Getting started. Why raise chickens? 3
Requirements (parts list) for raising chickens 4
Basic breed types and their characteristics 2
Purebred flock vs. assortment 2
Incubators and hatching chicks 3
When things go wrong and predators too! 5
Processing birds 4
When Good Chickens Die
If you get chickens, understand that this is a fast track course in the reality of death. It is a completely worthwhile venture. But understand that through it you will, at some point, deal with injuries, sickness and death in your flock. This is reality for all living things. But with chickens we face it in an accelerated manner.
Chickens teach us about the many ways an animal may die.
It seems that everything likes to eat chickens! Here’s a list of predators we’ve observed:
- opossum (possum)
- armadillo (chicks & eggs)
- crow (chicks & eggs)
- rats (chicks & eggs)
So many animals consider chicken to be a type of “fast food!”
Disease (limited list)
Coccidiosis: This is an infection caused by protozoa. There are a number of different strains, each with slightly different characteristics. coccidiosis, or coccidia, as some know it, is species specific. In other words, the various strains only affect specific species of animals. For instance, a chicken with Coccidiosis is not able to infect a goat, rabbit or a dog.
A “low grade” coccidiosis infection probably won’t kill birds. But it will greatly affect the rate of their growth and egg production. It will cost you in feed and lack of productivity.
Coccidiosis is species specific.
Coccidia is almost always present where poultry is being raised. Whether it affects the poultry, or how much it affects the poultry is dependent on a number of factors: how badly the environment is contaminated, susceptibility of the birds present, diet and health of the flock.
There are medications which can be used to treat coccidiosis. But prevention is preferable to treatment. Prevention essentially consists of hygiene. Cleaning manure from the coop and pen is a big help. Scraping and cleaning perches helps. Perhaps the most helpful way to prevent coccidiosis is to be sure to dump, rinse and re-fill waterers, frequently. Poultry has the bad habit, not only of pooping in its water, but also drinking the fouled water!
Coccidiosis can be treated, but prevention is preferable.
Newcastle Disease: This is a virus found around the world. I understand that some places in Africa, Asia and South America have strains which are more virulent that what is found in Canada and the United States. Newcastle disease may at times be present in a flock and not noticed, as it may only lower production. When one generally knows, for sure that the flock has it, is when young birds show signs of “wry neck” (they can’t hold their head in the correct position), legs don’t work and muscle tremors. Coughing, sneezing, and respiratory difficulty are also signs of infection. In some cases the head and neck area of the bird become swollen.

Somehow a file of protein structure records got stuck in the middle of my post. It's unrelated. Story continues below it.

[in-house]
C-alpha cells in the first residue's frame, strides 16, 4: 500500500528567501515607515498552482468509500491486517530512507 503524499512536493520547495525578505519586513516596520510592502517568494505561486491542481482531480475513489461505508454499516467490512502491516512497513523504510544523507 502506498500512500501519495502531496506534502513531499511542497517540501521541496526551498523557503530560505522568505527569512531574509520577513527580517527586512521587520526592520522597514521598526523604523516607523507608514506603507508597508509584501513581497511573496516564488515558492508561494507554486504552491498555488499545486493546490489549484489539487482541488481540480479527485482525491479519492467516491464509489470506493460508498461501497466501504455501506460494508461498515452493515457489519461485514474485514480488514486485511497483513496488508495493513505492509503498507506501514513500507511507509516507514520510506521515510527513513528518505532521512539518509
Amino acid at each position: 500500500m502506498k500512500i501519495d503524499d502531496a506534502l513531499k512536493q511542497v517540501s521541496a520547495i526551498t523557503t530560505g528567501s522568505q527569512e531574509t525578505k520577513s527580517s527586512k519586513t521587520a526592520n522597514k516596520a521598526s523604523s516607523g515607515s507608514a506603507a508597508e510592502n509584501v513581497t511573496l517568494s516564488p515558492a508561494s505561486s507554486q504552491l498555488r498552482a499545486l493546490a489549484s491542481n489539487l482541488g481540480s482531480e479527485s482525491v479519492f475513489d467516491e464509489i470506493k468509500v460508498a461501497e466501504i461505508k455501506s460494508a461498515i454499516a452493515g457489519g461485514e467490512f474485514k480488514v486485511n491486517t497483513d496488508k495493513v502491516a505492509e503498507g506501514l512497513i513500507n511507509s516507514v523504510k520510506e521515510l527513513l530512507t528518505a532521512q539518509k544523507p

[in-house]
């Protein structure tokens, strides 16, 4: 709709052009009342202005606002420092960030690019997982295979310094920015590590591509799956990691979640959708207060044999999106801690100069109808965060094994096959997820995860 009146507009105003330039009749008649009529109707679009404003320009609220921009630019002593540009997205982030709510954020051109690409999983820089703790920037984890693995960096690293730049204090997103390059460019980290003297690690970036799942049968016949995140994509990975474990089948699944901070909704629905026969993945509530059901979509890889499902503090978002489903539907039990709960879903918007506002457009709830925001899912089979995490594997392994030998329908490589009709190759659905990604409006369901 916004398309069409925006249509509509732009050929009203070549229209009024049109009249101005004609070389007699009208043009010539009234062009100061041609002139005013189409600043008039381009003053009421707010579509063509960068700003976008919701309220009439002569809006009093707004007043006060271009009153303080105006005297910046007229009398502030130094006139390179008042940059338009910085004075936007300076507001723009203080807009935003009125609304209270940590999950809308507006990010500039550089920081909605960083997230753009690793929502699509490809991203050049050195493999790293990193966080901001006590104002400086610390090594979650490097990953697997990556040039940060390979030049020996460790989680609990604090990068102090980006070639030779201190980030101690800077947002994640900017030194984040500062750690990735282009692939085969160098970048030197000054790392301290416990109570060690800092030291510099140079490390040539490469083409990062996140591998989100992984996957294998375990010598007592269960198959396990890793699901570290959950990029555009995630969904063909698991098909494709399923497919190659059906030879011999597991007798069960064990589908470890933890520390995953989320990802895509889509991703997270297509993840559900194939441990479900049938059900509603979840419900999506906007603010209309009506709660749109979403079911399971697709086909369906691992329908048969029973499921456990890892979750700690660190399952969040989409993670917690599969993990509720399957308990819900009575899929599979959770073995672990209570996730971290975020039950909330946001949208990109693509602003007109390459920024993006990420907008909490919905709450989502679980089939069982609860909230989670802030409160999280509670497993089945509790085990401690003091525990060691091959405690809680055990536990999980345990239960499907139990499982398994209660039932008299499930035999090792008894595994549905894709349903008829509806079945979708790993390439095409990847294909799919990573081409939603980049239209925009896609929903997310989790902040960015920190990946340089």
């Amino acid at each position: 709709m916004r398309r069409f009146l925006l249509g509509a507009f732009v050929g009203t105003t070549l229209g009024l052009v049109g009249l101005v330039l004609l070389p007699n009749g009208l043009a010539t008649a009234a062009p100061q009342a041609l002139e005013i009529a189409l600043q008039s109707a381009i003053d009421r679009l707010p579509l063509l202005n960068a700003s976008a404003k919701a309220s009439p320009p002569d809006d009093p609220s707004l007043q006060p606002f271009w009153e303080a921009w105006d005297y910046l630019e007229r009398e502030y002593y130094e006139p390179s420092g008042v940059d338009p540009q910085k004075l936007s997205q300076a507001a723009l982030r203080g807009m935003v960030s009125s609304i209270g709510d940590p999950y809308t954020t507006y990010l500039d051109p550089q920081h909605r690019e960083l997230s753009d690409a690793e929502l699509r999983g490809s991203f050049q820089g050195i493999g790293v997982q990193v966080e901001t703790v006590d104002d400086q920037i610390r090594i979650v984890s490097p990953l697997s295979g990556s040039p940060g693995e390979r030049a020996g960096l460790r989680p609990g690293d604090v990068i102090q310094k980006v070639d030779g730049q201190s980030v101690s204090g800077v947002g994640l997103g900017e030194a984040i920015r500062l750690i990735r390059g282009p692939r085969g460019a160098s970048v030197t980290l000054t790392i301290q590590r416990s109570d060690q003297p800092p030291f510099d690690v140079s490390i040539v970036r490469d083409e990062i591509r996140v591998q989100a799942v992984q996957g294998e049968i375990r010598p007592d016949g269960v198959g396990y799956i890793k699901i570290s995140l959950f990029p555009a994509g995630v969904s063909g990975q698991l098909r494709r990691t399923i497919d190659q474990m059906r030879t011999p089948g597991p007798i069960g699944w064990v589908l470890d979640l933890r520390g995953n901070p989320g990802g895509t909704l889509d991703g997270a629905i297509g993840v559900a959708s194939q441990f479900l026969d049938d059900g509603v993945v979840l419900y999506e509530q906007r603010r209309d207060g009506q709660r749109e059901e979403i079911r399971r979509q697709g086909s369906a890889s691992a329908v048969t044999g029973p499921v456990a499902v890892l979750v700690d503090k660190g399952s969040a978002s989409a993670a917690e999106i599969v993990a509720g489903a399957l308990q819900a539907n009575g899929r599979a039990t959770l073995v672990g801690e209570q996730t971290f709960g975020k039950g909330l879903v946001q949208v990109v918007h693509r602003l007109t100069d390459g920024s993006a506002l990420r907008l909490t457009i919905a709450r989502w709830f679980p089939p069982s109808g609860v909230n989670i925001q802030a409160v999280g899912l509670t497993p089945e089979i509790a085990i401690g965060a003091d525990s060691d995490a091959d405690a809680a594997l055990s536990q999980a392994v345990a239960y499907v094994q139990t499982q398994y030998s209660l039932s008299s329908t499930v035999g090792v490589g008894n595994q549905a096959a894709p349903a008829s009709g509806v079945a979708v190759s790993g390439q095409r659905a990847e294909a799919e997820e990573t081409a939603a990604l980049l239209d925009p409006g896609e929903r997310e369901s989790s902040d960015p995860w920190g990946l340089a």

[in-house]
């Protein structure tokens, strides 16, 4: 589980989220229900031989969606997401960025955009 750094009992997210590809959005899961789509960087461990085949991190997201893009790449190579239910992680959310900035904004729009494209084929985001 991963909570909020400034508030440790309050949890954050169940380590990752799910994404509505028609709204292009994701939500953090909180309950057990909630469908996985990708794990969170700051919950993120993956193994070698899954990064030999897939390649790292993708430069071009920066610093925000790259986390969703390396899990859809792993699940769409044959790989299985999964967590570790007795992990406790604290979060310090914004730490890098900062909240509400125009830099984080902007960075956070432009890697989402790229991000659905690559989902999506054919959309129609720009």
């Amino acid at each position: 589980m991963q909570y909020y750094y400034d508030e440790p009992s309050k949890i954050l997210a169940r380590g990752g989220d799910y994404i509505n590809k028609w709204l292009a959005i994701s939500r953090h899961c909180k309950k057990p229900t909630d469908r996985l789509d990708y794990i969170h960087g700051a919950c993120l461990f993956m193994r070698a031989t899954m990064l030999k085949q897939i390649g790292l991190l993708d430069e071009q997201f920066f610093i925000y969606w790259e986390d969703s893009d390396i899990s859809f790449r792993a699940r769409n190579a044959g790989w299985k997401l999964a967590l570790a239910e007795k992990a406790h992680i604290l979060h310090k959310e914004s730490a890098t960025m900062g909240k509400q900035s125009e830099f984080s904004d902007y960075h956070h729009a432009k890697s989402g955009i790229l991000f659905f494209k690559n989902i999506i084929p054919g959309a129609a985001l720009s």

You Know Newcastle Disease in in your flock when birds show up with wry neck.
This infection is spread by coughing and sneezing of infected birds as well as by fecal contamination. Fecal contamination is sometimes caused by people visiting poultry auctions or other farms, and bringing it back on their shoes or clothing. It can also be transmitted by the introduction of new stock or even by visits by wild birds.
Important Step to Prevention of Newcastle: Don’t wear the same shoes and clothing around around strange animals as you do when caring for your own flock.
Some birds recover from this disease. When they do, they are generally resistant to it. There are vaccines for prevention. As I understand, these vaccines are dispensed for larger numbers of chicks, and need to be applied sometime soon after the chicks hatch.
This is a virus which has a good many different strains, with varying amounts of severity for chickens. Marek’s disease is pretty much found in ALL flocks of chickens, with the exception of some highly protected commercial flocks. In most cases, which I have recognized as Marek’s disease, the bird has problems with nerves, being unable to hold its head upright or, even more often, use its legs.
If a bird suddenly can’t use its legs, it probably has Marek’s Disease.
In most cases, if one raises turkeys and has them in contact with chicks, those chicks can be considered vaccinated, as the turkey carries another, closely related virus, which shows no symptoms in either species. However, contact with this virus gives some immunity or resistance to Marek’s disease. There are vaccines for Marek’s disease, which can be helpful. Also, as with almost any disease, it helps to clean the coop and frequently clean waterers.
When a bird has Marek’s disease I always put it down. Perhaps it might recover, but I suspect it will then be a carrier and weak.